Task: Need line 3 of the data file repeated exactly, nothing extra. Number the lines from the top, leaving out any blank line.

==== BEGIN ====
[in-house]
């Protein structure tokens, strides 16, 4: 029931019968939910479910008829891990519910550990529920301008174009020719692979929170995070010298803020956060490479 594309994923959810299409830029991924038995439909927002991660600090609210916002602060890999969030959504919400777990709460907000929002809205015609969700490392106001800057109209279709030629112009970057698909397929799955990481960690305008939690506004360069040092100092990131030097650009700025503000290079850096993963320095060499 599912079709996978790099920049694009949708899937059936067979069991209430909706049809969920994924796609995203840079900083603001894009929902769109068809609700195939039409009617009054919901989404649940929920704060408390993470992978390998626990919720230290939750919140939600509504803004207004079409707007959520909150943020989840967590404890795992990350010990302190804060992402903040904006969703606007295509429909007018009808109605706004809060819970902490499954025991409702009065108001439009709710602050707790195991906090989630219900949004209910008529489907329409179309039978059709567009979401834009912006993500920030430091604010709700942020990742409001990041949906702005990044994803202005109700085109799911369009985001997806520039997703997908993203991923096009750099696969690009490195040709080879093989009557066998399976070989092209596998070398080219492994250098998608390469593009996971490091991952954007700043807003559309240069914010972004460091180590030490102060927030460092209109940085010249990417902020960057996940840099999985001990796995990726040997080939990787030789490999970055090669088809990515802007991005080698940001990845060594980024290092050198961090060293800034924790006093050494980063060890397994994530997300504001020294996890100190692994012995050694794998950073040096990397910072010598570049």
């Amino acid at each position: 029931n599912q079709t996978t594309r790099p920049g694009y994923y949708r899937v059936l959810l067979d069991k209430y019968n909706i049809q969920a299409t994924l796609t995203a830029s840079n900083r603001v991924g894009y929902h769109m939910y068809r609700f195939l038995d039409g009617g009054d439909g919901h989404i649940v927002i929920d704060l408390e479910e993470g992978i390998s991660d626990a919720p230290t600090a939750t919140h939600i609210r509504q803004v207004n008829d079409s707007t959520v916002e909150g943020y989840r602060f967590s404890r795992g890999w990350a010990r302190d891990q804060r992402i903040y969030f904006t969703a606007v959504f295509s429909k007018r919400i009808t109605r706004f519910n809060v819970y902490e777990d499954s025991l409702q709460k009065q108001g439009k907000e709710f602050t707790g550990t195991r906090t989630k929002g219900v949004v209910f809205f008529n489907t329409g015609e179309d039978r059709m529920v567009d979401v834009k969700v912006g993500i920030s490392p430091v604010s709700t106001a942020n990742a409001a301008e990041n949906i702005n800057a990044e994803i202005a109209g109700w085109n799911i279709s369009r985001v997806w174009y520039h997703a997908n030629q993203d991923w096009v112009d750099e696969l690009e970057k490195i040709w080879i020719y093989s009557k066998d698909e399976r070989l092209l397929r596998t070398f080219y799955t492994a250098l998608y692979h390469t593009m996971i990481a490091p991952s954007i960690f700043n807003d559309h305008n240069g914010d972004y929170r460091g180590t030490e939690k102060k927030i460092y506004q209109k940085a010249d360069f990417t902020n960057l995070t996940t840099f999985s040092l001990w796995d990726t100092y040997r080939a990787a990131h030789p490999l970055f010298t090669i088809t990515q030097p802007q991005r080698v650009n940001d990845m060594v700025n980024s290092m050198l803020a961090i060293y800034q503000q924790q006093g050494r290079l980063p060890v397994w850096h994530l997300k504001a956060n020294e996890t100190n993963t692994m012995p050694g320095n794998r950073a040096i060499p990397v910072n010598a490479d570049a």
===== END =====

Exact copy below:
């Amino acid at each position: 029931n599912q079709t996978t594309r790099p920049g694009y994923y949708r899937v059936l959810l067979d069991k209430y019968n909706i049809q969920a299409t994924l796609t995203a830029s840079n900083r603001v991924g894009y929902h769109m939910y068809r609700f195939l038995d039409g009617g009054d439909g919901h989404i649940v927002i929920d704060l408390e479910e993470g992978i390998s991660d626990a919720p230290t600090a939750t919140h939600i609210r509504q803004v207004n008829d079409s707007t959520v916002e909150g943020y989840r602060f967590s404890r795992g890999w990350a010990r302190d891990q804060r992402i903040y969030f904006t969703a606007v959504f295509s429909k007018r919400i009808t109605r706004f519910n809060v819970y902490e777990d499954s025991l409702q709460k009065q108001g439009k907000e709710f602050t707790g550990t195991r906090t989630k929002g219900v949004v209910f809205f008529n489907t329409g015609e179309d039978r059709m529920v567009d979401v834009k969700v912006g993500i920030s490392p430091v604010s709700t106001a942020n990742a409001a301008e990041n949906i702005n800057a990044e994803i202005a109209g109700w085109n799911i279709s369009r985001v997806w174009y520039h997703a997908n030629q993203d991923w096009v112009d750099e696969l690009e970057k490195i040709w080879i020719y093989s009557k066998d698909e399976r070989l092209l397929r596998t070398f080219y799955t492994a250098l998608y692979h390469t593009m996971i990481a490091p991952s954007i960690f700043n807003d559309h305008n240069g914010d972004y929170r460091g180590t030490e939690k102060k927030i460092y506004q209109k940085a010249d360069f990417t902020n960057l995070t996940t840099f999985s040092l001990w796995d990726t100092y040997r080939a990787a990131h030789p490999l970055f010298t090669i088809t990515q030097p802007q991005r080698v650009n940001d990845m060594v700025n980024s290092m050198l803020a961090i060293y800034q503000q924790q006093g050494r290079l980063p060890v397994w850096h994530l997300k504001a956060n020294e996890t100190n993963t692994m012995p050694g320095n794998r950073a040096i060499p990397v910072n010598a490479d570049a």